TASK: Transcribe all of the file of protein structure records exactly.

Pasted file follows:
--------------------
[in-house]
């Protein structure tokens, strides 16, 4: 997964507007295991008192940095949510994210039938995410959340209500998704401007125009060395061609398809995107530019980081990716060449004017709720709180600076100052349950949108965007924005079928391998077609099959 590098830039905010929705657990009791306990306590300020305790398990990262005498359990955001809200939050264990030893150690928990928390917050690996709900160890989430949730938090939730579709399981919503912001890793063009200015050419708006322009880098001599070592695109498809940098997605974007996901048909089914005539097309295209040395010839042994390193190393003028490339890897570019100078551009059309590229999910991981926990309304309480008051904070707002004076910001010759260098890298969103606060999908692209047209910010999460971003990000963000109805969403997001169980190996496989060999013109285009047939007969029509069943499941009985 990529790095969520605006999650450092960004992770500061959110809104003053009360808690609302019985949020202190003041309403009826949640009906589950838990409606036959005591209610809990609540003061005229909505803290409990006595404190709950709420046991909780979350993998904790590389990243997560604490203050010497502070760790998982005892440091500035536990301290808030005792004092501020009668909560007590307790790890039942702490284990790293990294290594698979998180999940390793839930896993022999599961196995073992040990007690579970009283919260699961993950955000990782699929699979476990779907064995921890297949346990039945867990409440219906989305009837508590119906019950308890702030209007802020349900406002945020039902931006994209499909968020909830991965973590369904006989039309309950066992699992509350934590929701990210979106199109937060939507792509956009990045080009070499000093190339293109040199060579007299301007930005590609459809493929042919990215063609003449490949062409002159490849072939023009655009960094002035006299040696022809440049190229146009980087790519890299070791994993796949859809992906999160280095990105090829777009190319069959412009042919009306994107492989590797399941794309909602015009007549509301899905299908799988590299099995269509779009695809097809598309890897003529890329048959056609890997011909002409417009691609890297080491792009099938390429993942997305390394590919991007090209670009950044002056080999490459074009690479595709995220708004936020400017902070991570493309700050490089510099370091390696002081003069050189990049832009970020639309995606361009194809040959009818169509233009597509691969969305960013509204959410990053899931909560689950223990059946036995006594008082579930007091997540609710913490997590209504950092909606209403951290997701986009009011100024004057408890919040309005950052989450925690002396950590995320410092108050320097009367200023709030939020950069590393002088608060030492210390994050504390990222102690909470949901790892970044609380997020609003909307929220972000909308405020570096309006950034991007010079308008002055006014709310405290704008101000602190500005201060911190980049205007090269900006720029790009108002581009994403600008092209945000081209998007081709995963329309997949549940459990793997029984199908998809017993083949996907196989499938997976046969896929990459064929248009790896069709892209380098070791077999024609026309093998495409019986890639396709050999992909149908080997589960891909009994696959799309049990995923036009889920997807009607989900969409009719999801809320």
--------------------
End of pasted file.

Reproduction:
[in-house]
């Protein structure tokens, strides 16, 4: 997964507007295991008192940095949510994210039938995410959340209500998704401007125009060395061609398809995107530019980081990716060449004017709720709180600076100052349950949108965007924005079928391998077609099959 590098830039905010929705657990009791306990306590300020305790398990990262005498359990955001809200939050264990030893150690928990928390917050690996709900160890989430949730938090939730579709399981919503912001890793063009200015050419708006322009880098001599070592695109498809940098997605974007996901048909089914005539097309295209040395010839042994390193190393003028490339890897570019100078551009059309590229999910991981926990309304309480008051904070707002004076910001010759260098890298969103606060999908692209047209910010999460971003990000963000109805969403997001169980190996496989060999013109285009047939007969029509069943499941009985 990529790095969520605006999650450092960004992770500061959110809104003053009360808690609302019985949020202190003041309403009826949640009906589950838990409606036959005591209610809990609540003061005229909505803290409990006595404190709950709420046991909780979350993998904790590389990243997560604490203050010497502070760790998982005892440091500035536990301290808030005792004092501020009668909560007590307790790890039942702490284990790293990294290594698979998180999940390793839930896993022999599961196995073992040990007690579970009283919260699961993950955000990782699929699979476990779907064995921890297949346990039945867990409440219906989305009837508590119906019950308890702030209007802020349900406002945020039902931006994209499909968020909830991965973590369904006989039309309950066992699992509350934590929701990210979106199109937060939507792509956009990045080009070499000093190339293109040199060579007299301007930005590609459809493929042919990215063609003449490949062409002159490849072939023009655009960094002035006299040696022809440049190229146009980087790519890299070791994993796949859809992906999160280095990105090829777009190319069959412009042919009306994107492989590797399941794309909602015009007549509301899905299908799988590299099995269509779009695809097809598309890897003529890329048959056609890997011909002409417009691609890297080491792009099938390429993942997305390394590919991007090209670009950044002056080999490459074009690479595709995220708004936020400017902070991570493309700050490089510099370091390696002081003069050189990049832009970020639309995606361009194809040959009818169509233009597509691969969305960013509204959410990053899931909560689950223990059946036995006594008082579930007091997540609710913490997590209504950092909606209403951290997701986009009011100024004057408890919040309005950052989450925690002396950590995320410092108050320097009367200023709030939020950069590393002088608060030492210390994050504390990222102690909470949901790892970044609380997020609003909307929220972000909308405020570096309006950034991007010079308008002055006014709310405290704008101000602190500005201060911190980049205007090269900006720029790009108002581009994403600008092209945000081209998007081709995963329309997949549940459990793997029984199908998809017993083949996907196989499938997976046969896929990459064929248009790896069709892209380098070791077999024609026309093998495409019986890639396709050999992909149908080997589960891909009994696959799309049990995923036009889920997807009607989900969409009719999801809320």